While crystalloid solutions are made to absorb rapidly into the body from the bloodstream, colloids are the opposite. These IV solutions have larger molecules, so they are unable to pass out of the bloodstream once they have entered it. Examples of colloids include albumin and gelatin to treat low blood volume, dextran to treat anemia, and starches to prevent shock.
Once the type of IV solution that will best meet your needs has been identified, the therapy can begin.
How IV Therapy Is Administered
No matter which type of IV therapy is used, there is a relatively uniform method of administration.
Here are some of the common steps in IV therapy:
Identify the Therapy Needed — The type of IV therapy an individual receives will vary depending on what their needs are. Some people beginning recovery may receive NAD+ treatment, while others may only need a vitamin infusion.
Ensure the Point of Insertion is Disinfected — Maintaining a clean and healthy skin surface for IV therapy is essential, so the area of the body where the IV will be inserted must be properly cleaned with antiseptic.
Find and Prepare the Correct Vein — This will often include some type of tourniquet to find the best vein. Once a vein has been identified, the person administering the therapy will find the best place to insert the needle.
Insert the IV and Complete Therapy — Once the vein has been selected, the IV will be inserted, and it may be taped to the arm to ensure it does not move around. Once the IV is in place, the therapy session may take anywhere from 30 to 45 minutes.
Remove the IV and Allow Recovery — After the IV therapy session has ended, the needle will be removed. Most IV therapy sessions do not require any recovery time, but it will be available if needed.
Uses For IV Therapy
As we have seen, there are many types of IV therapy available, and they each have a unique purpose. While many people are familiar with the administration of IVs in a medical context, there are also many other uses for IV therapy.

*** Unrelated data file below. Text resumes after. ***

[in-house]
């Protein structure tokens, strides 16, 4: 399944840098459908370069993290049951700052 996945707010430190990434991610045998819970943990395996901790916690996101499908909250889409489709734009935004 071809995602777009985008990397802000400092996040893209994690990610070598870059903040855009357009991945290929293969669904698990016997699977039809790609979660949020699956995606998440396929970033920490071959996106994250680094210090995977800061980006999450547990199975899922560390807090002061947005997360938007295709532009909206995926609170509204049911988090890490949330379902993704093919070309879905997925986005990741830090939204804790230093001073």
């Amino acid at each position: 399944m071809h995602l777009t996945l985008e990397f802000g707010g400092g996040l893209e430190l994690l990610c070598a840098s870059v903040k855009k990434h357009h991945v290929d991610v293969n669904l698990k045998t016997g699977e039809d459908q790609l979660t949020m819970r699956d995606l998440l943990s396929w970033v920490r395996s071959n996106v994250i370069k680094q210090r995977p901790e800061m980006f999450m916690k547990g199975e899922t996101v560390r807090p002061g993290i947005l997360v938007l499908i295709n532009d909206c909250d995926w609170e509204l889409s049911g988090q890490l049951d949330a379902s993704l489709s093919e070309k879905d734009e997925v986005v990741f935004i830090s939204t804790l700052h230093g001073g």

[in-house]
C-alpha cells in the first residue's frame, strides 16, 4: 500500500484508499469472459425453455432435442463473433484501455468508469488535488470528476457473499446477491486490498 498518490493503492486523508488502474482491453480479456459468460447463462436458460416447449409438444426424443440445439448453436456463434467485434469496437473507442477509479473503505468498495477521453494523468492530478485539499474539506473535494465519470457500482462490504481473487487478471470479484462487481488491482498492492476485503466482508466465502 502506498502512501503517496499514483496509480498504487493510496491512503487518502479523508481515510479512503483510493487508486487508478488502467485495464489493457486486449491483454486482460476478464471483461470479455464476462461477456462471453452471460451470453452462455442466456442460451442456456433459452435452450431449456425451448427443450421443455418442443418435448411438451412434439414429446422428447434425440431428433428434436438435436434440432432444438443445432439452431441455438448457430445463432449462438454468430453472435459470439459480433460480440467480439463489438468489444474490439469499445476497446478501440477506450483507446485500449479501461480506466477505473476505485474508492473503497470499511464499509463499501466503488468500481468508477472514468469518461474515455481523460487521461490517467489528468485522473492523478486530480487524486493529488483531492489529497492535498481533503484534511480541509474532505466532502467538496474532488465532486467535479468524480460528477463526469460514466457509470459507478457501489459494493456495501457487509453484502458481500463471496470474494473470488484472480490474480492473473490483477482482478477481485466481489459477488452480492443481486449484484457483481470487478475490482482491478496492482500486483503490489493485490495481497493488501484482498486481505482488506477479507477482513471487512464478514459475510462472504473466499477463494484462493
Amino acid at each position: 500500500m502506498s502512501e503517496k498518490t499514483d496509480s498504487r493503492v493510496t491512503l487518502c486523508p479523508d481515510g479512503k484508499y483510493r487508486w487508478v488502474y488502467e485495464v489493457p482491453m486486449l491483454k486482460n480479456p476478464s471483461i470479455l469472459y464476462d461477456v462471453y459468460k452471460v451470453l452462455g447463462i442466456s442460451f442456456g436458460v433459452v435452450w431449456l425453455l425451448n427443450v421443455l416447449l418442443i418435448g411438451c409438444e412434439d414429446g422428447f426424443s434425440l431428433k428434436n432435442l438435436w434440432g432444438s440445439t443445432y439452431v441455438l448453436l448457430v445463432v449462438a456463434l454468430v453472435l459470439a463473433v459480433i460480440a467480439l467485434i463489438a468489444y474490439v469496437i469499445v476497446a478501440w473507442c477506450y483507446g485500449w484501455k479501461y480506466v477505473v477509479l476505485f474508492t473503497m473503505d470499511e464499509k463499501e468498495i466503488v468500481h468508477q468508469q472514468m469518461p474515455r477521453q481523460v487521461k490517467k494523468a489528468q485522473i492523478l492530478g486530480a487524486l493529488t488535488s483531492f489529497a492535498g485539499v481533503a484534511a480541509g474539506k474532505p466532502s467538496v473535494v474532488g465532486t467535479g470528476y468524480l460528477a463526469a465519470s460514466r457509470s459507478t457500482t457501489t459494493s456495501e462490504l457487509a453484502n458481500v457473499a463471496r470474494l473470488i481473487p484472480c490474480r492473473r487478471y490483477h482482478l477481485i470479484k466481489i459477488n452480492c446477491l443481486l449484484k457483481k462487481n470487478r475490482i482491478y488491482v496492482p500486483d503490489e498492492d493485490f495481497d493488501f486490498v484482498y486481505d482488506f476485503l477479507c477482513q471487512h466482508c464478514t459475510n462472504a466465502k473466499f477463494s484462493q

Administration in a Medical Context
Many people find themselves in need of fluids or medications very quickly if they are ill or experiencing an emergency, and intravenous administration is often the only option. If you’re recovering from surgery or a hospital stay, you often have a saline IV or an IV providing your medications. You may also need IV fluids if you find yourself severely dehydrated. In these cases, IV treatments are a staple of the recovery process.
Support For the Immune System
The immune system is essential to full body health, and it is important to do everything possible to keep it running smoothly. This can be difficult for those with busy lives and next to impossible for those with illnesses like SUD, anxiety, depression, and other mental health issues. Stress lowers the efficacy of your immune system and makes you more susceptible to illness.
IV therapy can be a great resource to add an additional boost to your immune system and help you remain as healthy as possible. This type of therapy includes vitamins and minerals, such as vitamin C, to boost a tired immune system or simply add an extra layer of protection.
When you exercise for extended periods of time, it can drain you physically. This is because you’ve lost vital nutrients in your sweat and must also face physical exhaustion. Many athletes turn to IV therapy as a way to help them recover more quickly. IV therapy for any type of athletic recovery will often focus on rehydration, as well as energy and recovery with amino acids, vitamins, and antioxidants.7